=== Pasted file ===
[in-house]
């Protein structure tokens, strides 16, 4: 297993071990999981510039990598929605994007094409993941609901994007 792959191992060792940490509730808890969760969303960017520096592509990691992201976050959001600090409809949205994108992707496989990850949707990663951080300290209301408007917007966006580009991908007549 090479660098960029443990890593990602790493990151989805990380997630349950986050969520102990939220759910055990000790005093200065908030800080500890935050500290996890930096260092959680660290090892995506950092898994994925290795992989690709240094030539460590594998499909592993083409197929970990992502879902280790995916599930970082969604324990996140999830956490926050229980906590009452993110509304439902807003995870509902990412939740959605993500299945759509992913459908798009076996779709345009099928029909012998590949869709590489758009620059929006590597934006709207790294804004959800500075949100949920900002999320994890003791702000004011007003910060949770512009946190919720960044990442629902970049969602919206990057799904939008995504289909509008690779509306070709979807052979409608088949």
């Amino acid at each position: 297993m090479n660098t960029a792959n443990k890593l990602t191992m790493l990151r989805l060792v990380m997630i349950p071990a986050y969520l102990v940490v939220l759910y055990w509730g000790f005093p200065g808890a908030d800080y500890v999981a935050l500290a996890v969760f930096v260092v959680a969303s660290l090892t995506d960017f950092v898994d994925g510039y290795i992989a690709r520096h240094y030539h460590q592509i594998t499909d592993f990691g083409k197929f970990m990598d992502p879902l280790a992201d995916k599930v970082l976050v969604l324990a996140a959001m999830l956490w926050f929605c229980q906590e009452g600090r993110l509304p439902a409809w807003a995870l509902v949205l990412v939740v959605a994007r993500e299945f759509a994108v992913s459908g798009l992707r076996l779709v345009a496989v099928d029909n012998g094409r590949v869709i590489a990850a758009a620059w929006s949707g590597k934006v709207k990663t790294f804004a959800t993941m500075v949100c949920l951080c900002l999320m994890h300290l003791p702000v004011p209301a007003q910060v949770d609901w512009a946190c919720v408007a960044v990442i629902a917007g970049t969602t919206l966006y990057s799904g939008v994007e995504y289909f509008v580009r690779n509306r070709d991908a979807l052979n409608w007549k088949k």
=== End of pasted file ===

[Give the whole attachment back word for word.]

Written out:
[in-house]
């Protein structure tokens, strides 16, 4: 297993071990999981510039990598929605994007094409993941609901994007 792959191992060792940490509730808890969760969303960017520096592509990691992201976050959001600090409809949205994108992707496989990850949707990663951080300290209301408007917007966006580009991908007549 090479660098960029443990890593990602790493990151989805990380997630349950986050969520102990939220759910055990000790005093200065908030800080500890935050500290996890930096260092959680660290090892995506950092898994994925290795992989690709240094030539460590594998499909592993083409197929970990992502879902280790995916599930970082969604324990996140999830956490926050229980906590009452993110509304439902807003995870509902990412939740959605993500299945759509992913459908798009076996779709345009099928029909012998590949869709590489758009620059929006590597934006709207790294804004959800500075949100949920900002999320994890003791702000004011007003910060949770512009946190919720960044990442629902970049969602919206990057799904939008995504289909509008690779509306070709979807052979409608088949």
């Amino acid at each position: 297993m090479n660098t960029a792959n443990k890593l990602t191992m790493l990151r989805l060792v990380m997630i349950p071990a986050y969520l102990v940490v939220l759910y055990w509730g000790f005093p200065g808890a908030d800080y500890v999981a935050l500290a996890v969760f930096v260092v959680a969303s660290l090892t995506d960017f950092v898994d994925g510039y290795i992989a690709r520096h240094y030539h460590q592509i594998t499909d592993f990691g083409k197929f970990m990598d992502p879902l280790a992201d995916k599930v970082l976050v969604l324990a996140a959001m999830l956490w926050f929605c229980q906590e009452g600090r993110l509304p439902a409809w807003a995870l509902v949205l990412v939740v959605a994007r993500e299945f759509a994108v992913s459908g798009l992707r076996l779709v345009a496989v099928d029909n012998g094409r590949v869709i590489a990850a758009a620059w929006s949707g590597k934006v709207k990663t790294f804004a959800t993941m500075v949100c949920l951080c900002l999320m994890h300290l003791p702000v004011p209301a007003q910060v949770d609901w512009a946190c919720v408007a960044v990442i629902a917007g970049t969602t919206l966006y990057s799904g939008v994007e995504y289909f509008v580009r690779n509306r070709d991908a979807l052979n409608w007549k088949k």